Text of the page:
Use Special Skill

Some fights will require you to use an unique, special skill at a certain moment. Such skill may or not require a target. An example is the Blood-Queen Lana'thel who gives a debuff that greatly increases your power, but forces you to choose someone to turn into a vampire after some time.


These sum up the core mechanics of the fights - pretty much every fight in the game will follow these gimmicks in one way or another. There might be some other gimmick that wildly escapes these that I'm missing since I didn't analyze every single boss fight in the game, but the main boss fights can be divided by these components or variants.


Examples:

Yogg-Saron

Not including all mechanics, just the ones I can remember. This fight is VERY complex, so I picked it up as a good example:

Phase 1:

Move To: Avoid Gas Clouds on the ground; Keep moving following their direction.
Pull Aggro [Adds]: Keep Pulling Adds; Rotate adds with other tanks
Move To: Move to the Center of the room before the adds die
Damage [Adds]: Damage adds, wait until they're at the center of the room before killing.

Phase 2:

Dispellable Effects: Curse of Doom, Apathy, Black Plague, Draining Poison
Danger Zone: The big crusher tentacles, DPS and Healers should avoid.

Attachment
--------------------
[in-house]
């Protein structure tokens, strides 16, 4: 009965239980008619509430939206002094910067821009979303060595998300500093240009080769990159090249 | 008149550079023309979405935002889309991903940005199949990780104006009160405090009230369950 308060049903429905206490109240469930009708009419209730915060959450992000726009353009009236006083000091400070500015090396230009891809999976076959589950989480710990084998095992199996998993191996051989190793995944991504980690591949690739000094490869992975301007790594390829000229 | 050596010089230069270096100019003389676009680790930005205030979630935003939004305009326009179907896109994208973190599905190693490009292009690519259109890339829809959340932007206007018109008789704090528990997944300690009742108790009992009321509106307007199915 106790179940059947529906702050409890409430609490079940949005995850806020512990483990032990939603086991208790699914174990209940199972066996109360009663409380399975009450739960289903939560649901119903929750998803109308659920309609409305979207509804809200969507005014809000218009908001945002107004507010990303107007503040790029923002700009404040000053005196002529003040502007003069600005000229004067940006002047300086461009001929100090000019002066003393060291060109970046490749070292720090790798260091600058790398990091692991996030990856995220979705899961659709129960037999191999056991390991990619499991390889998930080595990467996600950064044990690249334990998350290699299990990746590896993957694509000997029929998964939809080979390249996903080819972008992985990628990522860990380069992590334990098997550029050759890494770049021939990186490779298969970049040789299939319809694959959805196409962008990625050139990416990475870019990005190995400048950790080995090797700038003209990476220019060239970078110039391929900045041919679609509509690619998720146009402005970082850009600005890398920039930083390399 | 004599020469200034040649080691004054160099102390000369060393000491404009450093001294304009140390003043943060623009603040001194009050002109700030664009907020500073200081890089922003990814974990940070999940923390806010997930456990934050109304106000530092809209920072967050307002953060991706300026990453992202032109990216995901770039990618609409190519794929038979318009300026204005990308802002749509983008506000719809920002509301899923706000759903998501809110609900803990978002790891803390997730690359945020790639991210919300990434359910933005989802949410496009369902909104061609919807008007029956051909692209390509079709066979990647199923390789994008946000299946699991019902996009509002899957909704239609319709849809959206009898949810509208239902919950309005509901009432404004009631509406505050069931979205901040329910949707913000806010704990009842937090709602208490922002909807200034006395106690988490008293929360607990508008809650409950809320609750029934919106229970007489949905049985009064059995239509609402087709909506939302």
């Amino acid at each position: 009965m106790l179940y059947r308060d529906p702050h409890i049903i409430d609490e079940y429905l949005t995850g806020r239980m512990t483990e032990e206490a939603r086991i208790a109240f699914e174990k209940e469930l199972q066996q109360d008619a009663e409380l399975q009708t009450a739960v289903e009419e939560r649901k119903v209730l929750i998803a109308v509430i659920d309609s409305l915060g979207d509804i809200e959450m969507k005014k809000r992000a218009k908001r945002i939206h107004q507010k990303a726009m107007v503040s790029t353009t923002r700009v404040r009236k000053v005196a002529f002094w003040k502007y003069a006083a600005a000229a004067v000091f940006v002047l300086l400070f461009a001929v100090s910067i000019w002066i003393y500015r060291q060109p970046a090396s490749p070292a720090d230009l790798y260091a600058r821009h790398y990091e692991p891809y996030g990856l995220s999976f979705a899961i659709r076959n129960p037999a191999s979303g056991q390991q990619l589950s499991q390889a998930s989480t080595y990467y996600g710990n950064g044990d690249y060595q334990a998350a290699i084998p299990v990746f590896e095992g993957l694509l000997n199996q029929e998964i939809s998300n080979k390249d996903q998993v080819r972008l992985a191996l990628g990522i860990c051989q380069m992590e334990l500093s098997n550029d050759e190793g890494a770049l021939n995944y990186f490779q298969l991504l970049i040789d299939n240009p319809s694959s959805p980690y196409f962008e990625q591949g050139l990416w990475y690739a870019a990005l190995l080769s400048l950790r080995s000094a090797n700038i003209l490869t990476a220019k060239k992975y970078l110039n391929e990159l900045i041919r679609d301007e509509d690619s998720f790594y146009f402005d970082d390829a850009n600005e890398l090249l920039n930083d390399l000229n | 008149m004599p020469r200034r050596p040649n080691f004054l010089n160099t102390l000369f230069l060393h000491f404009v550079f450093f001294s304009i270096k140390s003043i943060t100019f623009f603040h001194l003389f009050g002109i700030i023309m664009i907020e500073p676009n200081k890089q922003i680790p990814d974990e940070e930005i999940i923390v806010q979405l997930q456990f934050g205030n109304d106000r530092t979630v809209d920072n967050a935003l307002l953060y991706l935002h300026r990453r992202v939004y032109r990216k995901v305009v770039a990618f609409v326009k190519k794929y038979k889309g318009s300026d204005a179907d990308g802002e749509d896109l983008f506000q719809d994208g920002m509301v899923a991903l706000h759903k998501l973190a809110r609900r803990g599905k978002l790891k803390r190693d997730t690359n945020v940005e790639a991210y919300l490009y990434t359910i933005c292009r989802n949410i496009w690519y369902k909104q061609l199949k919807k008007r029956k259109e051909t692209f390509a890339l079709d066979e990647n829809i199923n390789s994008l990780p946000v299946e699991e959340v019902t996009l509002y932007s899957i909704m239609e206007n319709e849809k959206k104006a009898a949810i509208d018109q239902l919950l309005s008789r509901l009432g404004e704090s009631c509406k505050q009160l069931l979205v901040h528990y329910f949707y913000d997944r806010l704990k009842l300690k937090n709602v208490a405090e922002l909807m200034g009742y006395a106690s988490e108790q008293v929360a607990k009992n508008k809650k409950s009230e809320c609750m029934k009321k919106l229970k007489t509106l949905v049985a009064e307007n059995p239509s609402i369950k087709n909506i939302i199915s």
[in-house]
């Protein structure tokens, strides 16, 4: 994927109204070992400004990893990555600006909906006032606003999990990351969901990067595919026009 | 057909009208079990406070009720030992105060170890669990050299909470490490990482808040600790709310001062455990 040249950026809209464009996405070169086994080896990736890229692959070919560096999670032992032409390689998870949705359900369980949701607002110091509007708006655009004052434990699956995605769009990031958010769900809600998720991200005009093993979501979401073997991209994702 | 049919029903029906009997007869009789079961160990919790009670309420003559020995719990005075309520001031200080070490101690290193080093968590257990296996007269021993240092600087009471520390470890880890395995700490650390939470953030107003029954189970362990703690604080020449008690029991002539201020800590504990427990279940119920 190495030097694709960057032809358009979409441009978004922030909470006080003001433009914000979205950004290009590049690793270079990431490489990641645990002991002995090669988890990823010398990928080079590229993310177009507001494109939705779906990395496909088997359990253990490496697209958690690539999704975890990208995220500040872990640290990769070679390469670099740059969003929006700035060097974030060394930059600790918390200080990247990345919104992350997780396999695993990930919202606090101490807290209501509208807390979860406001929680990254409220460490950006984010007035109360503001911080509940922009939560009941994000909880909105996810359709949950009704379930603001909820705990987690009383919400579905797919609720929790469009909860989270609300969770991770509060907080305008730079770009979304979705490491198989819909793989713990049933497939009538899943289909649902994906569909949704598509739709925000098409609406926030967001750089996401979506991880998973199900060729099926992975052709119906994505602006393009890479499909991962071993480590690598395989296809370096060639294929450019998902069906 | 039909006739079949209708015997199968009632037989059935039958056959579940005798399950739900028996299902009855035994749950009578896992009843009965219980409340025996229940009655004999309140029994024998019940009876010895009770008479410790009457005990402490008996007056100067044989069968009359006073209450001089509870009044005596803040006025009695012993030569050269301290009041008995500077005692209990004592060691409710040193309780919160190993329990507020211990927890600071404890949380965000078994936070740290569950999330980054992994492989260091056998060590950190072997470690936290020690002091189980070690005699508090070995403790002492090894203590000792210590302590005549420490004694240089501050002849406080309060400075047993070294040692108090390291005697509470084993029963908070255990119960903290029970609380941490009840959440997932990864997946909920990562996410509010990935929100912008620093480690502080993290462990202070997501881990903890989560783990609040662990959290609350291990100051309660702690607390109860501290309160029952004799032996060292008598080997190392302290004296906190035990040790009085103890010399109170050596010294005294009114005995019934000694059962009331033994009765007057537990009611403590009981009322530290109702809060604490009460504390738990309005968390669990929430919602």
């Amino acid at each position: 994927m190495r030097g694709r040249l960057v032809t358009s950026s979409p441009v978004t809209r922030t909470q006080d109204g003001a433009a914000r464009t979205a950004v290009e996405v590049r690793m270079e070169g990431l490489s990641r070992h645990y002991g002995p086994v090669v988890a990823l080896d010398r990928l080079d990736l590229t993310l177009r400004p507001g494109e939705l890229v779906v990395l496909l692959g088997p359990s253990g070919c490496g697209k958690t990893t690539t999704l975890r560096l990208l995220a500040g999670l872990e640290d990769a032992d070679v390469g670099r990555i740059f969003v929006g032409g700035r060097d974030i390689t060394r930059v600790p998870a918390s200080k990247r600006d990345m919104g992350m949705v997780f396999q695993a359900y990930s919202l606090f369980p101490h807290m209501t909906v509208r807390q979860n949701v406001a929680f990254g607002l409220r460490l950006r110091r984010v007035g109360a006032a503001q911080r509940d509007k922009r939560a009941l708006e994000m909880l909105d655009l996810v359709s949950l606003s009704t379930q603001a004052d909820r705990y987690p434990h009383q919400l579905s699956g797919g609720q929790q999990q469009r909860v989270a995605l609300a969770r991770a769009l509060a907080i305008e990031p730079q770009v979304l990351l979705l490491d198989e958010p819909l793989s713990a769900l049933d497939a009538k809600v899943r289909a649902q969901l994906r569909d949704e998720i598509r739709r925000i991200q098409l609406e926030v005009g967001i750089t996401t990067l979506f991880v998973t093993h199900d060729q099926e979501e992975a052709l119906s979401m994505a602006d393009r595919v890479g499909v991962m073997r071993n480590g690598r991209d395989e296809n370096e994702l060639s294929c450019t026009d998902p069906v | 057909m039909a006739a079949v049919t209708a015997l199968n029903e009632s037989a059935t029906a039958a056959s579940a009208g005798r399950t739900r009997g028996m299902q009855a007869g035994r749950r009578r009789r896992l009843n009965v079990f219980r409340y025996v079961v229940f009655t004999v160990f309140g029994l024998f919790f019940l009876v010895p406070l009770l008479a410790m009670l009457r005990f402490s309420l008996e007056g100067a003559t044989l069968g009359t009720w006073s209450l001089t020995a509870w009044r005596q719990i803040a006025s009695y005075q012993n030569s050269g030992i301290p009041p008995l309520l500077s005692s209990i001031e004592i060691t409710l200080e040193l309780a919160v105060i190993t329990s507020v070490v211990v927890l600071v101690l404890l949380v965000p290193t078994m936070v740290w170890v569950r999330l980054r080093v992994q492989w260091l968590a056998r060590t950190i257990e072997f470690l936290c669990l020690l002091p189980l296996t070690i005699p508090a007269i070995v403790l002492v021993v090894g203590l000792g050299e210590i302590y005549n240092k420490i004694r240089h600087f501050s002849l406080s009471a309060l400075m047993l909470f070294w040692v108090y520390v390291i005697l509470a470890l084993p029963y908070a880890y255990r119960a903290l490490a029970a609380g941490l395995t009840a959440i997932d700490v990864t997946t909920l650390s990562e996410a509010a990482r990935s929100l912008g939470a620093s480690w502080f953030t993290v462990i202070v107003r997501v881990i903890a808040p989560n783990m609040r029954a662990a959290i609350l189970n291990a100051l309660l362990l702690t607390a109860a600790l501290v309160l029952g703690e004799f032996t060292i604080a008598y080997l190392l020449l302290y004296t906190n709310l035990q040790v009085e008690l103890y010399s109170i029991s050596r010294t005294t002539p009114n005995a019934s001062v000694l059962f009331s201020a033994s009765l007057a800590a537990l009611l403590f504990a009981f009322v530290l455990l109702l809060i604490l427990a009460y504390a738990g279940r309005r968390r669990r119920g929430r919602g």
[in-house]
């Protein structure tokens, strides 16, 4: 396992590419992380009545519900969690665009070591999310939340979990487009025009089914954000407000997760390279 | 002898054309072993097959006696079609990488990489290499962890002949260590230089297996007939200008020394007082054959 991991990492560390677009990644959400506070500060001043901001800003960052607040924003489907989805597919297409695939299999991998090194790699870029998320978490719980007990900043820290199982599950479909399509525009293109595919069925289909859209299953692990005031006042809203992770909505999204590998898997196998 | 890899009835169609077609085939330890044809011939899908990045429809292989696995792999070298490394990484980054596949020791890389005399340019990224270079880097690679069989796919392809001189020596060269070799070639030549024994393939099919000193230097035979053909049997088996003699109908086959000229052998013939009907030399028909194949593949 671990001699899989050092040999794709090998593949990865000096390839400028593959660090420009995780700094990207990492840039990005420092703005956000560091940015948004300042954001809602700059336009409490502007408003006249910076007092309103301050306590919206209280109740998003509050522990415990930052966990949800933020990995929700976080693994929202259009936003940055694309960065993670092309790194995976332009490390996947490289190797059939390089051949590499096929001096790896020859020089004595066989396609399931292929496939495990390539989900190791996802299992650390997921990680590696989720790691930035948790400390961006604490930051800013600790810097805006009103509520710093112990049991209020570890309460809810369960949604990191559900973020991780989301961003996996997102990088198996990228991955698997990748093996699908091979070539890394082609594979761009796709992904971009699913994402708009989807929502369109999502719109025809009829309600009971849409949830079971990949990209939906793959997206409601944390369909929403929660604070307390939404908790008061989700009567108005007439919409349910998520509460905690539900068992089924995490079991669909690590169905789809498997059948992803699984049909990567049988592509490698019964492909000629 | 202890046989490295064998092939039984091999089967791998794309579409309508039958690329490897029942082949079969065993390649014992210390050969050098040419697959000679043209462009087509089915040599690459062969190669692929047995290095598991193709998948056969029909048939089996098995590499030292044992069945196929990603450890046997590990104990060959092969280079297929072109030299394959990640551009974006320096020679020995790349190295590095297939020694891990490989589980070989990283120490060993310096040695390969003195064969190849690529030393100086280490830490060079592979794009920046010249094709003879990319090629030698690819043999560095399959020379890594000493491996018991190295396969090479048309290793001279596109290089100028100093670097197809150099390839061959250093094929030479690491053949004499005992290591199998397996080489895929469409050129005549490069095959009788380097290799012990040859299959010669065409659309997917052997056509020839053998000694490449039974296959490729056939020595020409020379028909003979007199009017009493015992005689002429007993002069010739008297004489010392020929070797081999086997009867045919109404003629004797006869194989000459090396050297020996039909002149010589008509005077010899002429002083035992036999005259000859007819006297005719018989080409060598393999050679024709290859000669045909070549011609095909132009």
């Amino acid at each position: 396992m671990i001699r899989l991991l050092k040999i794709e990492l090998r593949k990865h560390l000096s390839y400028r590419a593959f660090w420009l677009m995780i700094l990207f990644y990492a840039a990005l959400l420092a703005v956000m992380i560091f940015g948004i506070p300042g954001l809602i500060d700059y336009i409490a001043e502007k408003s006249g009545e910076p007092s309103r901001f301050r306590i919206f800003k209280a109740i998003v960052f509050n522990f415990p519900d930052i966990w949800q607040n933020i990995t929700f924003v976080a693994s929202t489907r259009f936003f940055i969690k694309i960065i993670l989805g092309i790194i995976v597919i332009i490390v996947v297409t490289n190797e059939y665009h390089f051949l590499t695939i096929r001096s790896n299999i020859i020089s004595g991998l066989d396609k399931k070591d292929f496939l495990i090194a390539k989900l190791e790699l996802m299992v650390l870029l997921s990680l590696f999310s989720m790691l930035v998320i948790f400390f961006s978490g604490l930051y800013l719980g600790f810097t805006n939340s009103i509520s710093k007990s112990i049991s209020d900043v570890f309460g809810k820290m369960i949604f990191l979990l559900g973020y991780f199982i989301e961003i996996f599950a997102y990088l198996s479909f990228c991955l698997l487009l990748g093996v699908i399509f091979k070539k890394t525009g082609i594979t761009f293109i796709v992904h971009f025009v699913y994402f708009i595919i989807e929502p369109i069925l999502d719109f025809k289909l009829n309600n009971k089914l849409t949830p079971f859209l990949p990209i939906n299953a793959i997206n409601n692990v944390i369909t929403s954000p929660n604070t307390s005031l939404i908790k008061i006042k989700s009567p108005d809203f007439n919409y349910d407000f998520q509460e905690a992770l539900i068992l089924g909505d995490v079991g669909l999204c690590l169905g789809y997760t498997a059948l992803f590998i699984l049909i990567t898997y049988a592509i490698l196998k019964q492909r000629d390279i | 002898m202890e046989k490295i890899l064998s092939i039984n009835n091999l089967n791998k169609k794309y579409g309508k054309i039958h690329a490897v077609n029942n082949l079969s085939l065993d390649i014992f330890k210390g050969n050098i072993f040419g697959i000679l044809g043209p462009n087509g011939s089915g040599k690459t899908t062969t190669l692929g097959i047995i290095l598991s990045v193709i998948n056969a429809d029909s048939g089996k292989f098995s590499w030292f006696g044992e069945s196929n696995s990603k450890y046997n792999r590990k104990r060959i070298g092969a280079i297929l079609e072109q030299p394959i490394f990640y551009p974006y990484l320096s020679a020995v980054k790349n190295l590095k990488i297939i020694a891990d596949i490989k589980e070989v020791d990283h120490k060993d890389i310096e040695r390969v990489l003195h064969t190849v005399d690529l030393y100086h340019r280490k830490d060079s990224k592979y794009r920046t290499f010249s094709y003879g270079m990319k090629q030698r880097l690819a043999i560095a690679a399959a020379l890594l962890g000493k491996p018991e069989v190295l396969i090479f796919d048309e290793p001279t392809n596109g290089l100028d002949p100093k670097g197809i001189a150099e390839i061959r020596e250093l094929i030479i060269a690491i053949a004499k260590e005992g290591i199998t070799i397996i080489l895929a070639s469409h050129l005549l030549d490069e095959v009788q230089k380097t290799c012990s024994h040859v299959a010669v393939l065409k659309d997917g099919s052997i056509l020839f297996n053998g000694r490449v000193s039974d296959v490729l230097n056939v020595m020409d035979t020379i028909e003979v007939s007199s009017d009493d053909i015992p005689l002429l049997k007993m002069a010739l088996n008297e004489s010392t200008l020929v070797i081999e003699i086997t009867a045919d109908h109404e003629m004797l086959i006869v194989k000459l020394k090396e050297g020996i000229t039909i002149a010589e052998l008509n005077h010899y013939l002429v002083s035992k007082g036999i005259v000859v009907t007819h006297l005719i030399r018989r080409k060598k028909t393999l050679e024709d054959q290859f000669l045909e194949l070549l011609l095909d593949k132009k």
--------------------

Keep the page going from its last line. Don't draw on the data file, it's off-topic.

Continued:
Damaging [Adds]: DPS should focus on killing Constrictor Tentacles, then Corruptor Tentacles if Melee, Crusher if Ranged
Move To: Move to green lights to increase your Sanity Meter.
Move To: Targets who get Brain Link need to move close to each other.
Move To: Move away from the Death Ray.
Move To: Move to position around the boss to prepare to click the portal.
Activate Doodad: Click on Portals when available.
Move To: Face the skull faces with your back.
Damaging [Adds]: Kill tentacles around the room, fast.
Damaging [Boss]: Attack Yogg-Saron's brain, use cooldowns and reagents in this moment.

Phase 3:

Pull Aggro [Adds]: Tank keep pulling aggro on the adds. Multiple adds keep coming.
Damaging [Multiple]: Certain players attack the adds, others attack Yogg-Saron.
Move To: Face Yogg-Saron with your back during certain moments.


Mimiron:

Mimiron's "Nova" is a funny example of mixing Danger Zones with Move To. The boss spreads mines around the room randomly and the player needs to get away from him before he casts a Nova, which requires him to prepare in advance by dodging the bombs.


Gunship Battle:
Fairly straightforward fight.

Pick-up Item: Get the jetpack before fight and equip it.
Activate Vehicle: Players get in the boat guns.
Damaging [Boss]: Players at the guns need to shoot and damage the enemy boat.
Danger Zone: Rockets keep falling from the sky around your boat.
Pull Aggro [Adds]: A tank picks up the adds spawning on your boat.
Damaging [Adds]: Players clear adds in their boat.
Use Item + Move To: Players use the jetpack to get to the enemy ship.
Pull Aggro [Adds]: A tank pick up the adds in the other boat.
Damaging [Single]: Players kill the sorceror on the enemy boat, use cooldowns.


Conclusion:

I hope this guide was useful to you in one way or another, even if just as a curiosity. Game Design is my field of expertise and I find studying the theory behind these mechanics relevant, so why not share?

Although I'm not sure when I'm going to write, my next guide will be about PVP, probably focused in Arena.

Thank you very much for reading.